Riding on a Bicycle Built for Two
Have you ever wondered what it was really like to have a bicycle built for two? I mean, they say that true love never has to be shared by more than one person, but what about when it comes to bikes? A Roseville Bicycle Shop will show you that the idea of doubling up on your pedaling seems pretty good at first. There are two sets of wheels instead of one, so it's easier and faster than walking. And the double-seat is way more comfortable than those bucket seats on regular old single-person bikes.
But when you're out in the world together, pedaling side-by-side with your sweetheart, biking becomes complicated and sometimes even dangerous. First off, the pedals on the double-seat bike spin in the same direction, so you have to take turns with your partner; whoever is sitting on the left side has to pedal while the one on the right is coasting. This means that both of you are always going to be traveling at different speeds. What if your bikes start to pull apart from one another? Then one of you has to slow down or fall off. If that happens, who will pedal then? The solution to this problem would be to buy two identical single-seaters and ride them both at once, so that they are each going full speed all by themselves. But this solution doesn't work well with bikes that are meant for two people (like road bikes). The dual wheels on a U-shaped bicycle are designed to spin in the same direction, so you don't want to use them by themselves. You could have one person in the seat and pedal, or have both people riding and letting one person pedal, but who sits where? And if you're pedaling both of the bike's wheels at the same time, it's going to be uncomfortable.
So, the designer of the double-seat bicycle must have had to get creative to find a way around these problems. He or she must have thought ahead and designed it with a kickstand and a hand brake so that when you need to make a stop, one of you can let go of the pedals to put your foot on the ground and hold on to the other person's handlebars. This means that when it comes time to stop, you don't have to steer in order to slow down from one speed to another. When both people are braking, their gears are engaged simultaneously.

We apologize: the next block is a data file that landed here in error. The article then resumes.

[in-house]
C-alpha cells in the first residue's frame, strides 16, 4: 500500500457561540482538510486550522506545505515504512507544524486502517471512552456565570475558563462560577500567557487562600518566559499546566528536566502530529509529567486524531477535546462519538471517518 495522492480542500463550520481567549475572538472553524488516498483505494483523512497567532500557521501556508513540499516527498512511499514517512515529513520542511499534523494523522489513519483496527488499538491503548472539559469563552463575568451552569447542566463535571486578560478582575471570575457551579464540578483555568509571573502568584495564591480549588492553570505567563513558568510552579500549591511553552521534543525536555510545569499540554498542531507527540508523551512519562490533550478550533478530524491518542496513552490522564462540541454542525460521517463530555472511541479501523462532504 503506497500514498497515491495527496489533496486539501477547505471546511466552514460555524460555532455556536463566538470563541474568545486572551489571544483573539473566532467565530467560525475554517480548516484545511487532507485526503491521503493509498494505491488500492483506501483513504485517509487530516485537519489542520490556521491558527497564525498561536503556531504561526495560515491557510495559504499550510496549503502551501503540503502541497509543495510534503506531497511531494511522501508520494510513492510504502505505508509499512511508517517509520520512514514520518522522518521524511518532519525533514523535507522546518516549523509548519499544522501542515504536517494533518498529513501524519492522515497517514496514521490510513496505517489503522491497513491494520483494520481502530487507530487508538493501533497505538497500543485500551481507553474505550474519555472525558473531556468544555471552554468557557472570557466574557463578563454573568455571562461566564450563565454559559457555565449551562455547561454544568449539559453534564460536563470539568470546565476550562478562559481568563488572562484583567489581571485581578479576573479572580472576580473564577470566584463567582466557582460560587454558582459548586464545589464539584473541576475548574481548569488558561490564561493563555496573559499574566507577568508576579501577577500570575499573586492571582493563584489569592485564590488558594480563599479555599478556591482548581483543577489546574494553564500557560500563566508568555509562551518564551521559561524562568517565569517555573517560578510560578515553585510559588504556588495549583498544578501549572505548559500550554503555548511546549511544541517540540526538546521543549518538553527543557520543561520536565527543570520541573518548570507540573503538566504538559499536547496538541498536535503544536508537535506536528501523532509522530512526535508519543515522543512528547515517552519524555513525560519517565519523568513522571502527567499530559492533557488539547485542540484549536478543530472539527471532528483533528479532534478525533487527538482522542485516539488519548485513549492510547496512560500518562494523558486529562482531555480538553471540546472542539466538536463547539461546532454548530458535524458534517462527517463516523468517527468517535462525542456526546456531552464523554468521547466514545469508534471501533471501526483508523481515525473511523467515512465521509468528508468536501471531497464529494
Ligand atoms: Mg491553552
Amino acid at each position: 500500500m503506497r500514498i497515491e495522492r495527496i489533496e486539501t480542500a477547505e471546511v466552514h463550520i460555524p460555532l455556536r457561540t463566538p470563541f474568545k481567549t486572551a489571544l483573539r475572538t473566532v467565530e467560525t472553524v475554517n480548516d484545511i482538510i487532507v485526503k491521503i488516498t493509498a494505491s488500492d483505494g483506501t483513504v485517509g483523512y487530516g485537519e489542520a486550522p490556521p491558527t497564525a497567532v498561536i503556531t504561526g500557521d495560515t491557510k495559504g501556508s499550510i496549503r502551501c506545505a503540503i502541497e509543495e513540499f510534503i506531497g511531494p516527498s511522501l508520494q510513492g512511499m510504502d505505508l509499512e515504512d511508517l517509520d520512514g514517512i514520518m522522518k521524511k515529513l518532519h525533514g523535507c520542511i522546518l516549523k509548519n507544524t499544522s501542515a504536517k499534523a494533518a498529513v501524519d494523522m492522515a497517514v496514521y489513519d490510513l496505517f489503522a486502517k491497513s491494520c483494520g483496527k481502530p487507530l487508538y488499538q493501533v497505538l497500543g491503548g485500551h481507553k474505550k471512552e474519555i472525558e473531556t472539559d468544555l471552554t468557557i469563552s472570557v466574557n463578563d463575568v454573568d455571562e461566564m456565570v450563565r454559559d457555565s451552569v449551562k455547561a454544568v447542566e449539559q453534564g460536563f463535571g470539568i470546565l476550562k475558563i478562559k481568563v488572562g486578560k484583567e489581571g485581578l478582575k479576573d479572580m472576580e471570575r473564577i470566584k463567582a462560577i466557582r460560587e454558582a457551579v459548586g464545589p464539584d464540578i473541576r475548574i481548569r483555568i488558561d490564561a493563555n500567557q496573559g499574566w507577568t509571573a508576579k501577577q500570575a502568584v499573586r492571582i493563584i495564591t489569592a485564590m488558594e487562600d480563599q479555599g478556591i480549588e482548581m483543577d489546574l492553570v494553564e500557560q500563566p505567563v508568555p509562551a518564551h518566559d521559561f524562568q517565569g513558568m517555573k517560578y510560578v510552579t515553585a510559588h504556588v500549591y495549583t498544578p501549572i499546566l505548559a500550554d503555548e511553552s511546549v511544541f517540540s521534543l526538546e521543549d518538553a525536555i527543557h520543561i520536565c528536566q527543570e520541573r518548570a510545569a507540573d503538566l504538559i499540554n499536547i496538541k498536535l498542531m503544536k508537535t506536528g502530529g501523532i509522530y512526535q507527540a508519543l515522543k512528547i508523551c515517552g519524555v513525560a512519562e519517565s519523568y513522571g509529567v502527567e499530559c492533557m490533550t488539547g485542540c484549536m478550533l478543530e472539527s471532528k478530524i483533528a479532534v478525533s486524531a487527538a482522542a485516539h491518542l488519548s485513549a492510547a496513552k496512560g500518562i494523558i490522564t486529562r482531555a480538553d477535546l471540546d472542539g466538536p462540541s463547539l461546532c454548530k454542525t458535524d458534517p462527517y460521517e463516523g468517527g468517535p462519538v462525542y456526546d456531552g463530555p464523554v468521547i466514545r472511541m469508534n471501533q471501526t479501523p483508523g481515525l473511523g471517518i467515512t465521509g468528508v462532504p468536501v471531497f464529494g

But sometimes the person that needs to stop is the one who's in the seat! When you're both pedaling, it's hard for that person on the left side to lean over enough to place their hand on the handlebar. And you don't want your partner to have to put a foot down and let go of the pedals just so they can stop. What if they need to stop but can't do it without stopping themselves? What if there's a pothole ahead and they need all of their hands to hold on tight?
A solution to this would be an automatic brake. Now, no one needs to pull a lever or push down a pedal for this brake thingy to work because it would work by itself. The bike would automatically slow down when you applied some pressure to one of the pedals. This way, even if your hands are busy holding on to the person you're riding with, you can still stop by simply pushing down on your pedal. But wait a second! What if both of you need to stop? Two or more riders are forced to apply pressure together in order for the brakes to work, because otherwise their feet can't keep up with each other's. If you want to increase your braking power, the solution is simple: put two single-seater bikes side-by-side and pedal both at once. But this solution doesn't make it any easier to slow down; you still have one person on each bike that needs to pedal.